Rupert Murdoch has been on a tear against Google, vowing to close off content he controls to the search giant and saying the web king, news aggregators and bloggers are all involved in "theft" of content created by journalism organizations like the ones he owns.
His comments were made Tuesday at a Federal Trade Commission forum in Washington titled "How Will Journalism Survive the Internet Age." Murdoch's News Corp. controls the Wall Street Journal, the New York Post and several newspapers in the U.K. and Australia. Murdoch also has significant properties in Los Angeles, including Fox studios and MySpace.
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The 78-year-old has threatened to keep Wall Street Journal content closed off from Google altogether, and he has prodded the search site to stop giving away free content that source owners like the WSJ require a subscription for. (People pay for premium content at the Journal, but a simple Google search can turn up what they want without charge).
In some ways Murdoch seems like a sage for a generation of journalists angered by the open floodgates of the internet. Bloggers and news sites can rehash newspaper material "without contributing a penny to its production," he said. Bloggers work "under the tattered veil of 'fair use.'"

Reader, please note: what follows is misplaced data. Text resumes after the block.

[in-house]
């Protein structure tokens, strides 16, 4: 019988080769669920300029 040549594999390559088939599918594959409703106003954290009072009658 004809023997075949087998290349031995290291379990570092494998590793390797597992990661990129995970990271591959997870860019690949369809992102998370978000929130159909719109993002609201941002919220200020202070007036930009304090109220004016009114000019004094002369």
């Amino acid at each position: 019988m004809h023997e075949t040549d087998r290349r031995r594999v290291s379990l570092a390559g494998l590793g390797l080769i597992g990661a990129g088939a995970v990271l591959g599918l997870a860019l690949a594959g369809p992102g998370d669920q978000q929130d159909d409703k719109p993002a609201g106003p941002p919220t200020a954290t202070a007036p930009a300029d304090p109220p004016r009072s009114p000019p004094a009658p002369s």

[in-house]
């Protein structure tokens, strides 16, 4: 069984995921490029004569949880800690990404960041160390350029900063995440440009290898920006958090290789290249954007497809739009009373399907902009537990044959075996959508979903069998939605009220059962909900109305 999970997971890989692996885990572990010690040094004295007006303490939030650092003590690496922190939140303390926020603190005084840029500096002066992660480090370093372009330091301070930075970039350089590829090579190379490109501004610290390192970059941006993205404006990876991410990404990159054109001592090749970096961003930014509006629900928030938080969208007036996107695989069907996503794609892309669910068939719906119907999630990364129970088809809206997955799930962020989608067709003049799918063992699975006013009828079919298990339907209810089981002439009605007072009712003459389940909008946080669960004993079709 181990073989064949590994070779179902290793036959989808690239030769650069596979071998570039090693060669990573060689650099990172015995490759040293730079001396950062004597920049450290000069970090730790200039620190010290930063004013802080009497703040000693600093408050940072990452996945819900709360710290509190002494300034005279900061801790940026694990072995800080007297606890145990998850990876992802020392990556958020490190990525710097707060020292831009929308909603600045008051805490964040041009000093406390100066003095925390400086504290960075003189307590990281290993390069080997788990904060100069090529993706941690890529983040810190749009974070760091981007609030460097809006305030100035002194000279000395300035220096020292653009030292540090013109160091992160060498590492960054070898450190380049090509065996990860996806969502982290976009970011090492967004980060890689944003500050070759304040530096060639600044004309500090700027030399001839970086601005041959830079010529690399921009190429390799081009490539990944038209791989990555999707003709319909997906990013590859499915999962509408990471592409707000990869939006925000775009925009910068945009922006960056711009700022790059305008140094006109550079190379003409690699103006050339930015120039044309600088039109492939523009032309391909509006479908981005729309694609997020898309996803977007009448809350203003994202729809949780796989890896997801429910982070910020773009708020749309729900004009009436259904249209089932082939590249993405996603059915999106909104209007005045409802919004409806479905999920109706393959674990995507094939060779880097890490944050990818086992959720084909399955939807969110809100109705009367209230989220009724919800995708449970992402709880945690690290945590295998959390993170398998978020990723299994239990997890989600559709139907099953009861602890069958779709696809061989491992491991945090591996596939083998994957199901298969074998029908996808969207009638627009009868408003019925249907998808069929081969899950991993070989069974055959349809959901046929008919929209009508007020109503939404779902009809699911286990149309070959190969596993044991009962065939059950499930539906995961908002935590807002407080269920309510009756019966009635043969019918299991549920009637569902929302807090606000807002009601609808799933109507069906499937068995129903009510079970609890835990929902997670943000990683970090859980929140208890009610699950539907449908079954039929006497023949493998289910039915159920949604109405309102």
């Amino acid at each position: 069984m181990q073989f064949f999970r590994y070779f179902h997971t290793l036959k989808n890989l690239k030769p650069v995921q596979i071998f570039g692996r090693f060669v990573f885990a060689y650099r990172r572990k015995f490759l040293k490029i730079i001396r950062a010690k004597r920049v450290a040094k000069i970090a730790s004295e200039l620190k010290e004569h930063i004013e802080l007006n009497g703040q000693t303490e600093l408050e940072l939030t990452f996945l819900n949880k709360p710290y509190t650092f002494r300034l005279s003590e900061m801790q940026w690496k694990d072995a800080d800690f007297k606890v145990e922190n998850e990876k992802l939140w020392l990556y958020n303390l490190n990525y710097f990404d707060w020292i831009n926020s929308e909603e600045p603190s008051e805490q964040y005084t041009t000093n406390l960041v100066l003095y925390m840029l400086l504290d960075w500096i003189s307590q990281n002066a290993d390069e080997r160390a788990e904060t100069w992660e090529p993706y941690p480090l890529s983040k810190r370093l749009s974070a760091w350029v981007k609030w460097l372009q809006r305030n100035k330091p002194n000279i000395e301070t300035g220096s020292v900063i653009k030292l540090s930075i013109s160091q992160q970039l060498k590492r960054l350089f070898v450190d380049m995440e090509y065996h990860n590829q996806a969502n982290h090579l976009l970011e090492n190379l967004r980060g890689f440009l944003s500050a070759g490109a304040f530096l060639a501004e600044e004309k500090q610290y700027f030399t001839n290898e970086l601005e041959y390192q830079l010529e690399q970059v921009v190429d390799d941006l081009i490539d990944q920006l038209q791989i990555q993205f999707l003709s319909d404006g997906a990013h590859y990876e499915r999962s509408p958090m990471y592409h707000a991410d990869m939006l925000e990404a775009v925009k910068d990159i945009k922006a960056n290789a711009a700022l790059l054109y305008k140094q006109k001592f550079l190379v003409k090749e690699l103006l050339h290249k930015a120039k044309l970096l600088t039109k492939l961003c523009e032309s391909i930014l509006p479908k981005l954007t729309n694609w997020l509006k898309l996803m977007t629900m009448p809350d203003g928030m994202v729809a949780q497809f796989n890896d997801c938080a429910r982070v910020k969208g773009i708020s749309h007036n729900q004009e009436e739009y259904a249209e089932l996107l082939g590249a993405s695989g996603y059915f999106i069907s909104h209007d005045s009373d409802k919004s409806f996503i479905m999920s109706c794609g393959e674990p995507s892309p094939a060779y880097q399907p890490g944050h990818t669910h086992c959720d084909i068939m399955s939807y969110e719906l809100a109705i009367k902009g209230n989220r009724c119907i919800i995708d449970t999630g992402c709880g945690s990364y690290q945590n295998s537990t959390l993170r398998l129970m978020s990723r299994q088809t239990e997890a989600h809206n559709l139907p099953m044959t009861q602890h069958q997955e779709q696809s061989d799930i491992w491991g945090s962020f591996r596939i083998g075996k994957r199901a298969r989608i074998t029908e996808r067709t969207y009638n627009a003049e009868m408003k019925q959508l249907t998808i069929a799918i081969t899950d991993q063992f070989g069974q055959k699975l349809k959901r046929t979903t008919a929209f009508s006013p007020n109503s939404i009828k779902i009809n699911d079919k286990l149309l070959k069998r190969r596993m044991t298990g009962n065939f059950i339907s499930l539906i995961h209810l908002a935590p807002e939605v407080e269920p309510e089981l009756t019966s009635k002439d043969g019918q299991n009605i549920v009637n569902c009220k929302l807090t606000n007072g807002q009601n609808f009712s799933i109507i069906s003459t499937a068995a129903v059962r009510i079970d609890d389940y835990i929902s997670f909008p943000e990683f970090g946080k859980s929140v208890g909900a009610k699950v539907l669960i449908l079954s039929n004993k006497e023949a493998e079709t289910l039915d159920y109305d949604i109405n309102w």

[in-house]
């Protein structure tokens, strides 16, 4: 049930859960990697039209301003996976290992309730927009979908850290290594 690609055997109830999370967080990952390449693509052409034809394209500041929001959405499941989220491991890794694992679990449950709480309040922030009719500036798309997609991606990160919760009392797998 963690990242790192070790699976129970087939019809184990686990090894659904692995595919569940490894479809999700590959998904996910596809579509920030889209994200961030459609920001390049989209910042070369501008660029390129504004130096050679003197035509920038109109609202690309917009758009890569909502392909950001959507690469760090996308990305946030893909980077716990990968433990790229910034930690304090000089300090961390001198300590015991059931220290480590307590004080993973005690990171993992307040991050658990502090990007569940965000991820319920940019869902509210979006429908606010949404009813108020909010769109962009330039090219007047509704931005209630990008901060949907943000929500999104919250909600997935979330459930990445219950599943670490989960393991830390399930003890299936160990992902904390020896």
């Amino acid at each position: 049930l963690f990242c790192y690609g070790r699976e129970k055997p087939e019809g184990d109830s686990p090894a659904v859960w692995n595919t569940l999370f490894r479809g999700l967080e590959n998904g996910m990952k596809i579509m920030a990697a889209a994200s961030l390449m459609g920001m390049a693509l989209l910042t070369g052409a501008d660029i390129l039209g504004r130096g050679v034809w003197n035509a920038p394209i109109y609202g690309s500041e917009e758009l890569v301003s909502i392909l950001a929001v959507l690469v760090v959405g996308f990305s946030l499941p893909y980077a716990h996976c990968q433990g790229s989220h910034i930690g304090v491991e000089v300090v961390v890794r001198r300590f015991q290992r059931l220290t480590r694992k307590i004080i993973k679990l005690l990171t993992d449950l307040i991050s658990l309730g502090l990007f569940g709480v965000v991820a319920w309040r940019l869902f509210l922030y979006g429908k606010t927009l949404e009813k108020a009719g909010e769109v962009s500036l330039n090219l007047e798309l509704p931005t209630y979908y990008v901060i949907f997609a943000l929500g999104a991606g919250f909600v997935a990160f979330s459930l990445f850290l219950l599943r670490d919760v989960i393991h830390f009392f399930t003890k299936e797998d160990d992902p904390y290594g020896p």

If the entire news industry closed all doors to the web and allowed content only to be distributed through an iTunes-like pay hub, it might work. Two years ago. It's too late. And threatening to put up walls paper-by-paper is like closing your front door during Katrina.
At times, in fact, Murdoch seems downright crazy. His resistance to the interwoven mesh of the web's info-stream can seem downright bizarre. A recent Vanity Fair piece about Murdoch's Quixotic battles with the web make him look way out of touch. His wife Wendi related how, in a social meeting with Google's Larry Page and Sergey Brin he asked them, "'Why don't you read newspapers?"